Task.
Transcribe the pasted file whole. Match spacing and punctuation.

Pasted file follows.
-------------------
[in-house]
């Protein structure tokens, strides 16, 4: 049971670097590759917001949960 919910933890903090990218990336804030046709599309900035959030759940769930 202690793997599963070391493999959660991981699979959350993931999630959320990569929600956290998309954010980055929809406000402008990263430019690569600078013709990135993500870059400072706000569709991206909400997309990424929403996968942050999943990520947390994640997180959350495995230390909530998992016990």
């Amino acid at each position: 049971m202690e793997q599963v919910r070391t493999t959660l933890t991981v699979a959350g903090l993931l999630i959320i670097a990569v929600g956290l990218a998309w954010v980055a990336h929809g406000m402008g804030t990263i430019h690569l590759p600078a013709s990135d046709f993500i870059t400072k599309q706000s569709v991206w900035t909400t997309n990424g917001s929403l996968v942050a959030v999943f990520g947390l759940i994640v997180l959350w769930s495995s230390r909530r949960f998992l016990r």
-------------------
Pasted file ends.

[in-house]
């Protein structure tokens, strides 16, 4: 049971670097590759917001949960 919910933890903090990218990336804030046709599309900035959030759940769930 202690793997599963070391493999959660991981699979959350993931999630959320990569929600956290998309954010980055929809406000402008990263430019690569600078013709990135993500870059400072706000569709991206909400997309990424929403996968942050999943990520947390994640997180959350495995230390909530998992016990």
């Amino acid at each position: 049971m202690e793997q599963v919910r070391t493999t959660l933890t991981v699979a959350g903090l993931l999630i959320i670097a990569v929600g956290l990218a998309w954010v980055a990336h929809g406000m402008g804030t990263i430019h690569l590759p600078a013709s990135d046709f993500i870059t400072k599309q706000s569709v991206w900035t909400t997309n990424g917001s929403l996968v942050a959030v999943f990520g947390l759940i994640v997180l959350w769930s495995s230390r909530r949960f998992l016990r």